He also writes that English politicians feel compelled to wear a poppy to commemorate the fallen of two world wars, to show their patriotism. Yet this is only one instance of patriotic fervor, as anyone who looks towards the United states can see, with all the pins and badges and questions about why one politician or another isn’t wearing the right pin at a certain time and whether, through this failing, they hate America. Even in the United Kingdom pins are to be seen everywhere – the flag of union, St Andrew’s cross, St George’s cross. The poppy is worn to commemorate, but not just that. The poppy is worn to show that a contribution has been made to the welfare of the families of those who died, not just in the two world wars, but in every war since. The wearing of a poppy is not just related to the start of the twentieth century, but also to the later period; the Falklands’ War, the Gulf Wars are all within living memory and all have their wounded and suffering. Those who do not wish to be seen commemorating war can also purchase a white poppy, and suffer the looks and comments of those who disagree with their personal stance.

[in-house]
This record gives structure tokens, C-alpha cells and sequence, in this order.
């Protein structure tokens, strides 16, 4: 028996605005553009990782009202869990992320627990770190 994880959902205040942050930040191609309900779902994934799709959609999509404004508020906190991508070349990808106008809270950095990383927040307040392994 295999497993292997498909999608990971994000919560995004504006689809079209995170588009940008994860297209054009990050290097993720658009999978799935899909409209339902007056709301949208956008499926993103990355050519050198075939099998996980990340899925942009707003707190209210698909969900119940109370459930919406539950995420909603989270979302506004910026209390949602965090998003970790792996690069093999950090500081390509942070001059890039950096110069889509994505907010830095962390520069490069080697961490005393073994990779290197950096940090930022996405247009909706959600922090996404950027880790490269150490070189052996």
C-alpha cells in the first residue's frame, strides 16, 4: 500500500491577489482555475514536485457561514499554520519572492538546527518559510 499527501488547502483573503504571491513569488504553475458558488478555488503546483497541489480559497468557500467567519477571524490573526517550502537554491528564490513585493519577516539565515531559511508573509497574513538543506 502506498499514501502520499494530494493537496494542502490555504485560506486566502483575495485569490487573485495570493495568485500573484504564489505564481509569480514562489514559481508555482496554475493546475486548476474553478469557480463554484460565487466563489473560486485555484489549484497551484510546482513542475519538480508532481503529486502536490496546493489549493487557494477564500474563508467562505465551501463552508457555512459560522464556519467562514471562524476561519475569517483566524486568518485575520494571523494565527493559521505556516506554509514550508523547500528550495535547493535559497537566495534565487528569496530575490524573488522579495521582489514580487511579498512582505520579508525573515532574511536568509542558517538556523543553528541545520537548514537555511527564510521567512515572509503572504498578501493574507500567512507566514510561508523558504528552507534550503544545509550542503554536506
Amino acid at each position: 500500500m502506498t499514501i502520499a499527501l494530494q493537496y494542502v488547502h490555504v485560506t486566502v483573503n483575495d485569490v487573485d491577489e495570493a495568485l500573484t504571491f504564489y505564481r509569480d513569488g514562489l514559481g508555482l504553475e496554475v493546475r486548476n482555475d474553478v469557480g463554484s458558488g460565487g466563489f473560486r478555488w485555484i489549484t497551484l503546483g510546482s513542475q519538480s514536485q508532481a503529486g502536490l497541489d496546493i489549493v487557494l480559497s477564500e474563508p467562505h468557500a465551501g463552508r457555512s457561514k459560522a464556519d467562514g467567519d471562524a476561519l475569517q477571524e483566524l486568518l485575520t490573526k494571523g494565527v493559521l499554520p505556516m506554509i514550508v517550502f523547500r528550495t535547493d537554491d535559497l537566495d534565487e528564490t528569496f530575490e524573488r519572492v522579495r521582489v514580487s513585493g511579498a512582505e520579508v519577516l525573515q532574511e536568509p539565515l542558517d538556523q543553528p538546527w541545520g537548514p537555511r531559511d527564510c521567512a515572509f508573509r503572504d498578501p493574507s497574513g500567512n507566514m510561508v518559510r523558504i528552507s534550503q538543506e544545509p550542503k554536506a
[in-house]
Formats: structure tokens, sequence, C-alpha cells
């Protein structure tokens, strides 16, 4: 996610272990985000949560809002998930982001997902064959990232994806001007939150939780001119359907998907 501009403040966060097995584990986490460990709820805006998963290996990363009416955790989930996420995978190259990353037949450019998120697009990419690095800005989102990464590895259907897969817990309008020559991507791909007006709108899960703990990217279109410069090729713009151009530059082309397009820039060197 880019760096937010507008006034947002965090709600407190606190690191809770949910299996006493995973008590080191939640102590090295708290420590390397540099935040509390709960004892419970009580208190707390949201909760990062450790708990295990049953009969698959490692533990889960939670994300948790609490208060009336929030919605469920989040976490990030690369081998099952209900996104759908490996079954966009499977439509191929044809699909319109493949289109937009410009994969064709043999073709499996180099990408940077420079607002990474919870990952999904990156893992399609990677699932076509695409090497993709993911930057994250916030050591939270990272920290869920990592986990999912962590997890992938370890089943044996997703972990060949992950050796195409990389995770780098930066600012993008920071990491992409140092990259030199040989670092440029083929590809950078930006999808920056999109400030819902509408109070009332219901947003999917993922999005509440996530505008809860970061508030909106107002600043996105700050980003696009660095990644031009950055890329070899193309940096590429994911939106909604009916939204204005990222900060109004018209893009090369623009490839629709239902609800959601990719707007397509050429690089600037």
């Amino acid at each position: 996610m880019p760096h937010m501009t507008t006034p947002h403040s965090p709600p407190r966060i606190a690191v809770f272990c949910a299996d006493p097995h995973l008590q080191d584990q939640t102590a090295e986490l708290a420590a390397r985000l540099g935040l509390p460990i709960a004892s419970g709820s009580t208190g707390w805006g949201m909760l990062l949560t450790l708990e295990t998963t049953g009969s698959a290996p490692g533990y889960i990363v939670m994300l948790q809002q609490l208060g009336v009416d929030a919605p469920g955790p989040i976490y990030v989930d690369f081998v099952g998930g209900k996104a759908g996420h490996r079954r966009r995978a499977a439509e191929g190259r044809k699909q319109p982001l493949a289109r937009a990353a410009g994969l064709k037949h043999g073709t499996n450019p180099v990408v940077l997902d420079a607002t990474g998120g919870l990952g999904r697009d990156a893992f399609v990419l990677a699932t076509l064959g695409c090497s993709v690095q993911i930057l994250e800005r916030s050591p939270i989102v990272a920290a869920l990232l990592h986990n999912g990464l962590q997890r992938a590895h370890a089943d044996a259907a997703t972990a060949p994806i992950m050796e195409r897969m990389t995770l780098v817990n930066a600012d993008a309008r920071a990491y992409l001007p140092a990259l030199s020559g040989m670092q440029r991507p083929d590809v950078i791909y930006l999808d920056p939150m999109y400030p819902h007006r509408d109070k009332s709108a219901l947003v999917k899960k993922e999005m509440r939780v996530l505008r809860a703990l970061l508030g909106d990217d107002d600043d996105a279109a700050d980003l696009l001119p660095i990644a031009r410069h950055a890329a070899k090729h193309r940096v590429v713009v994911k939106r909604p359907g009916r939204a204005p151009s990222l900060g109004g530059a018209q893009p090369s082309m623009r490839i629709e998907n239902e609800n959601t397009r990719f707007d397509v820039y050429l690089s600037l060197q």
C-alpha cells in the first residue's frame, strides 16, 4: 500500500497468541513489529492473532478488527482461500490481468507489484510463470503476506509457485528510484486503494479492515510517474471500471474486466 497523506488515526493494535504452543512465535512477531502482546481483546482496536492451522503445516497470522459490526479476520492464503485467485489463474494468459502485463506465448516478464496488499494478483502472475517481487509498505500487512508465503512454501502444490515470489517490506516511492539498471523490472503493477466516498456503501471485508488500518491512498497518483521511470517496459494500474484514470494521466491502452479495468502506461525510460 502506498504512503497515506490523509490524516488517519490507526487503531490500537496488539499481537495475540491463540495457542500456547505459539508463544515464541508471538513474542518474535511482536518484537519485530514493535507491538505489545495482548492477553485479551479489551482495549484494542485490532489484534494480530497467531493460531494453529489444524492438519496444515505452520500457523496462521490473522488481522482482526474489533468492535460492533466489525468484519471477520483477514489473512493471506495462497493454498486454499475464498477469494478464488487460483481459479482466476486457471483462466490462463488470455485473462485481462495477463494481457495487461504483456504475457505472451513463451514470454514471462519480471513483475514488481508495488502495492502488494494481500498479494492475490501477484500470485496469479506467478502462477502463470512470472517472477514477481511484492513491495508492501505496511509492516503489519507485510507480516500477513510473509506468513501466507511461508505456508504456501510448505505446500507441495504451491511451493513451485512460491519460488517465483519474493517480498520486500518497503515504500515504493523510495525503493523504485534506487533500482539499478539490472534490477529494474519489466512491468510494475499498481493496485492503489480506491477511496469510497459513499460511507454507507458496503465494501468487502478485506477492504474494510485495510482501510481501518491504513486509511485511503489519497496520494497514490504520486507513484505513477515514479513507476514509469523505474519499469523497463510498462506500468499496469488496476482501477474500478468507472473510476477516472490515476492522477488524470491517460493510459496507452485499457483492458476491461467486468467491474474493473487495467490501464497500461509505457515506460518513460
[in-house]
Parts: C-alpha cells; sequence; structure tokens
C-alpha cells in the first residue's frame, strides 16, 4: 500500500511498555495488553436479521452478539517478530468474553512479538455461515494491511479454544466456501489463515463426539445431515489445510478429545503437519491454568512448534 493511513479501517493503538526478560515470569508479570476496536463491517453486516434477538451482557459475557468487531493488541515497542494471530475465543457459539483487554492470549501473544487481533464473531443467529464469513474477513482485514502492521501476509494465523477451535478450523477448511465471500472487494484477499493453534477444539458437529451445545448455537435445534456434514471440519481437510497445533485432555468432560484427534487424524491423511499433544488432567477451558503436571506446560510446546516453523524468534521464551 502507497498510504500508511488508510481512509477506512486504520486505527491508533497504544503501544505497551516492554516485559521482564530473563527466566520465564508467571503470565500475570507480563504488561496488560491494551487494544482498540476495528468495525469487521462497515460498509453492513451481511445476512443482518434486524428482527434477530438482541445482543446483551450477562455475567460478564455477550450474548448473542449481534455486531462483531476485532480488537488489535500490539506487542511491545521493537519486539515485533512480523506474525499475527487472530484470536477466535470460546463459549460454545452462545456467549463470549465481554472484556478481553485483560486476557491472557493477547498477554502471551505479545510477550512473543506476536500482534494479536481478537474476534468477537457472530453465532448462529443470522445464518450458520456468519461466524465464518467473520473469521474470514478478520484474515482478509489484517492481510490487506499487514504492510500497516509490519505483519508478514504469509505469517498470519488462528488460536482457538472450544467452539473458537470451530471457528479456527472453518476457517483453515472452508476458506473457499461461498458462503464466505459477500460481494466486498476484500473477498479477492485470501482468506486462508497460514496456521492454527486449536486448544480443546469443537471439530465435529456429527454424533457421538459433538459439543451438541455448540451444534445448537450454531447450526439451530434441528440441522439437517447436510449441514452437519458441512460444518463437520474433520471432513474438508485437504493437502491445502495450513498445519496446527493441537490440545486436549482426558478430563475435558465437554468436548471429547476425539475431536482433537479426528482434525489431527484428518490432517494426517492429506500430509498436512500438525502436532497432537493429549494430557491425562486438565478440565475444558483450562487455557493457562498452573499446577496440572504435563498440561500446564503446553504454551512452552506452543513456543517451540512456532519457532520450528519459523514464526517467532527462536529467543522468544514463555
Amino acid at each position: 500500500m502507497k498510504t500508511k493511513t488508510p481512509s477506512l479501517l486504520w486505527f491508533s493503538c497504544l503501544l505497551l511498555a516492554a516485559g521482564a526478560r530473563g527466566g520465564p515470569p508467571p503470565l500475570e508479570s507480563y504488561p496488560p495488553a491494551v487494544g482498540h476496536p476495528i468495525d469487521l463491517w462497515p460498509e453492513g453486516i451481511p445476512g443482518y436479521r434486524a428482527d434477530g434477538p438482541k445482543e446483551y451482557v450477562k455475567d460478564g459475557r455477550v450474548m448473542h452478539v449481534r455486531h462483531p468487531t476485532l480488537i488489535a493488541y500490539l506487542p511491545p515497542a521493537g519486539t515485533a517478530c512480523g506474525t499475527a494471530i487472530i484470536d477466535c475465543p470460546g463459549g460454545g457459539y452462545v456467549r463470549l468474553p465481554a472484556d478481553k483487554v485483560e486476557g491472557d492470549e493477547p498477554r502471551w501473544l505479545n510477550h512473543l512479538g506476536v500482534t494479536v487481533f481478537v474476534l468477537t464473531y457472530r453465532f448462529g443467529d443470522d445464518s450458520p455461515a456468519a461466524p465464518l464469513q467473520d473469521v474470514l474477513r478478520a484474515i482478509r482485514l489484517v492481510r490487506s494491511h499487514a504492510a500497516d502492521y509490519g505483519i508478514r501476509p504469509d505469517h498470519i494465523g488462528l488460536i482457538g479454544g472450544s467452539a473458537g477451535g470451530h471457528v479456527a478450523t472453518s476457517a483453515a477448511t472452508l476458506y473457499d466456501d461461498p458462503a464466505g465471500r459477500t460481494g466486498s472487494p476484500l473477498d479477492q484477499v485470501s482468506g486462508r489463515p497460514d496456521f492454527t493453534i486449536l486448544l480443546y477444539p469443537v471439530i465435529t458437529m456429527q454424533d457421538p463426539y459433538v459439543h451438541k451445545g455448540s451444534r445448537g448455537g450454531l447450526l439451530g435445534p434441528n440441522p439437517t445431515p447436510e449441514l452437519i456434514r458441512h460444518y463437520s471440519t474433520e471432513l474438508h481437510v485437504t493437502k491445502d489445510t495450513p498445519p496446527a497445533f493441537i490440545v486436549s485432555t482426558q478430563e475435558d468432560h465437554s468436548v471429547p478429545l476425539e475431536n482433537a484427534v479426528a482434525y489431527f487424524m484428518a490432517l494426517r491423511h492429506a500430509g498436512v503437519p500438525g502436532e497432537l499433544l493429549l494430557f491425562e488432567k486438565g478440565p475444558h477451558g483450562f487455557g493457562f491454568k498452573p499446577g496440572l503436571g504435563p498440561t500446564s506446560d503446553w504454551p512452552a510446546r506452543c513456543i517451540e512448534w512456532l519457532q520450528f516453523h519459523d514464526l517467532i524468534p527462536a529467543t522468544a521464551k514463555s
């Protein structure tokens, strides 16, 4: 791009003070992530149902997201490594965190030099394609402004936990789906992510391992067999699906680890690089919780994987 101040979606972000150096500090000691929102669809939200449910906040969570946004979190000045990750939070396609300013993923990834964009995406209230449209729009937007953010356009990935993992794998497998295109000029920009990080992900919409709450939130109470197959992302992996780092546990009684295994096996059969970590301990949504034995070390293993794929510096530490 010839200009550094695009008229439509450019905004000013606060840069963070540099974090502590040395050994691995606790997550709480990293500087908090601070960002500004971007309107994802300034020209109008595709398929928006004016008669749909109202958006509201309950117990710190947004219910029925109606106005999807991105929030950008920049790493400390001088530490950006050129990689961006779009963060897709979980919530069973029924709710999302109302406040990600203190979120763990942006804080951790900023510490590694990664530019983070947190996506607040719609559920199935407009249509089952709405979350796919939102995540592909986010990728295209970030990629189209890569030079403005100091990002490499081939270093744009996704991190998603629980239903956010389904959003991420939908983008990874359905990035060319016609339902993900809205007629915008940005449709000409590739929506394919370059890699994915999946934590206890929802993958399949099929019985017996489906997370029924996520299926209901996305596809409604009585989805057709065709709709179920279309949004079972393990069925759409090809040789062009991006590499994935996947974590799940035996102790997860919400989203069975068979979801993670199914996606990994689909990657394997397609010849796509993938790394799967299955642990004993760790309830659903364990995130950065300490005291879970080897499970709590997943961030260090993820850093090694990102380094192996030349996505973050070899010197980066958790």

Should these ritualistic commemorations be laid to rest? The Battle of Agincourt was six hundred years ago, it can hardly be said that a ritualistic commemoration is taking place on Sunday, exactly the same as the anniversary of the signing of the Magna Carta was not surrounded by a ritualistic ceremony, simply a commemoration. There are other, far older events which could be pulled into the limelight and questioned.
Why, for example do we still celebrate – every single year – the birth and death of a man who, through the teachings of those who followed and corrupted his ideals, caused so much death and suffering across the entire planet? Everything we know about this man is speculation, stories concocted over two thousand years and, as we all know, bound more in ritualistic celebration than anything else. Isn’t it time, Martin Kettle, that we took a look at the Easter and Christmas celebrations and consigned them to history too? Isn’t it time that we left them to the history books and only brought them out for view when another hundred years has passed?